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The first Norwegian railway opened on 1st September, 1854 between Christiania (Oslo) and Eidsvoll, about 68km. It was built to standard .

Much of Norway is difficult terrain with sparse population, so railway development was confined mainly to the southern part of the country. However, there is a long route penetrating the Arctic Circle running north from Trondheim to Bodø and, even further north, the Ore Railway, a line conveying iron ore from Luleå in Sweden to the port of between Narvik, plus a few special tourist trains. The latter line has no direct connection with the rest of the Norwegian system.

The standard gauge network was supplemented by a number of narrow gauge mineral and logging railways, a few of which survive today as tourist lines.

Although Norway is not a member of the EU, it has adopted the European model of separate accountability for train operation and infrastructure costs. To this end, a separate infrastructure company (Jernbaneverket) has been spun off. The State Railway company still operates most passenger trains, although local services in the Oslo area are under local authority direction.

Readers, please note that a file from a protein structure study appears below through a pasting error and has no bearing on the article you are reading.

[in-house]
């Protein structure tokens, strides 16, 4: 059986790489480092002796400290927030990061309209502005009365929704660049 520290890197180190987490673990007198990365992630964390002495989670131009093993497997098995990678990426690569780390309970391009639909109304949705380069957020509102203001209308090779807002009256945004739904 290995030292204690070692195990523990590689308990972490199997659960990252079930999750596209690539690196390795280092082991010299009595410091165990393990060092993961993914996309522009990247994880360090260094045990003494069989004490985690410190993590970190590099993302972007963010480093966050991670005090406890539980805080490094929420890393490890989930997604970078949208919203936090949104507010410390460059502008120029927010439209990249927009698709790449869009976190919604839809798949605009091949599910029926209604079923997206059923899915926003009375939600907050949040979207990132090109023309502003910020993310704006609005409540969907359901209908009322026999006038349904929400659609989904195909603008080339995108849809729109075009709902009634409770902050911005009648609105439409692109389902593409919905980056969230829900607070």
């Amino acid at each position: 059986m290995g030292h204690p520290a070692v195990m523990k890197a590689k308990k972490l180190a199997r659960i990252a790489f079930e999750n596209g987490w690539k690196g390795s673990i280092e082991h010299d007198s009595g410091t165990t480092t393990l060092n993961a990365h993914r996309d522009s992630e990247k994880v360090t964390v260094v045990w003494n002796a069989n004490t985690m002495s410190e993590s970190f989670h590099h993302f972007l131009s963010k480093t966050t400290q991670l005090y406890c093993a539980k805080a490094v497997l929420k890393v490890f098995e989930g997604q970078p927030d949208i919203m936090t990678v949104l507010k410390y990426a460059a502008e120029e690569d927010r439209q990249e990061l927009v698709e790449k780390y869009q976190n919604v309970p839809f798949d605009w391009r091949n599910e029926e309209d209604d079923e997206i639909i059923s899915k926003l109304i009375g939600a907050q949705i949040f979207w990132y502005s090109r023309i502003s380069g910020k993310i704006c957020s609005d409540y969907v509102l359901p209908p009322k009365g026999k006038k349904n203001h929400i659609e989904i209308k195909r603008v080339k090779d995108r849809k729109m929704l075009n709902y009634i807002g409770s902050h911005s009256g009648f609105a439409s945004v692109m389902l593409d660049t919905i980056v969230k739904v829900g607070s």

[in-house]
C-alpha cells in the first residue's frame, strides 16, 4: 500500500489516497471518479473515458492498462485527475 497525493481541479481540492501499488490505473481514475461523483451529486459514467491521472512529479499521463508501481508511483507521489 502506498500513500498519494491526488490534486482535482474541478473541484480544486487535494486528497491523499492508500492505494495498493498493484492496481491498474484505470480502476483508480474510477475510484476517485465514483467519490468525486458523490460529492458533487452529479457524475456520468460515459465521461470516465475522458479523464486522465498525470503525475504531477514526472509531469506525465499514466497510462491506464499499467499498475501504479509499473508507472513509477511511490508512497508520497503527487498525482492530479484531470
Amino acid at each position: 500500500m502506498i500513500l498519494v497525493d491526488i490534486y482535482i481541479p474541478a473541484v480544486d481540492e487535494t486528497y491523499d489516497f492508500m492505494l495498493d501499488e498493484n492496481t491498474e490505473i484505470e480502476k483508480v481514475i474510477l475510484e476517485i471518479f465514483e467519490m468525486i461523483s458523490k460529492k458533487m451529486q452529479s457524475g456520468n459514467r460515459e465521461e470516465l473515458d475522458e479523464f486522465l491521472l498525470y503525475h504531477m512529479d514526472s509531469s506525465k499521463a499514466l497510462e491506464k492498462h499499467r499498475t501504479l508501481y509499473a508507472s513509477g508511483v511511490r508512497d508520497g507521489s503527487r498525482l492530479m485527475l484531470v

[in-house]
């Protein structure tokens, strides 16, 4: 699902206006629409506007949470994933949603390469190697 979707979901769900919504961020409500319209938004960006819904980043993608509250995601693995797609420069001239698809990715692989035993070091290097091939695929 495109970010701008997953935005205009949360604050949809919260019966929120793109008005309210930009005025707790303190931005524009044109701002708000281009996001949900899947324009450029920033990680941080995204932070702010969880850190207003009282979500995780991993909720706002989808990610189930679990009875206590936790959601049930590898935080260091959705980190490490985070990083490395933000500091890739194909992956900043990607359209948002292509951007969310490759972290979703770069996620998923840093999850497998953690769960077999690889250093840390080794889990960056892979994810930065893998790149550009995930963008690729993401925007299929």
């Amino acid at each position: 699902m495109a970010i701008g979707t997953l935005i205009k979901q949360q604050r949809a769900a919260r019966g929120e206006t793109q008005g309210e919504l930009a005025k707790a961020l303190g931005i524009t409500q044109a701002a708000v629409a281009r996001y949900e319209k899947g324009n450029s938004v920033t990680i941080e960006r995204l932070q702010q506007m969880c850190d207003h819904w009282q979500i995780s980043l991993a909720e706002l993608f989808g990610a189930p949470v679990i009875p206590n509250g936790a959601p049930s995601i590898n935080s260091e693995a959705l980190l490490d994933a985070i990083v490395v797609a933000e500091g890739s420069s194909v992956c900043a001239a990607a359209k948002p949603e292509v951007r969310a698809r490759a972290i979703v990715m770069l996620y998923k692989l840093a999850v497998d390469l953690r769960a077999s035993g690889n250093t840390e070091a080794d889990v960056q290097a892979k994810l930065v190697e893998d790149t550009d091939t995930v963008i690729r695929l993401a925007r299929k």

Main Line Railways

Industrial Railway

Local and Tourist Railways

Urban Railways, Trams and Funiculars



The largest island of the Svalbard archipelago in the Arctic Ocean was once an important centre of mining for coal and various metals. Some of the mines are still operational. Most of them had a railway system at one time or another. Among these were:

Bjrnya (Bear Island)

A metre gauge line was operational for a few years in the early 1920s. The remains of one of the locomotives are visible on the beach.

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Flag image from CIA World Factbook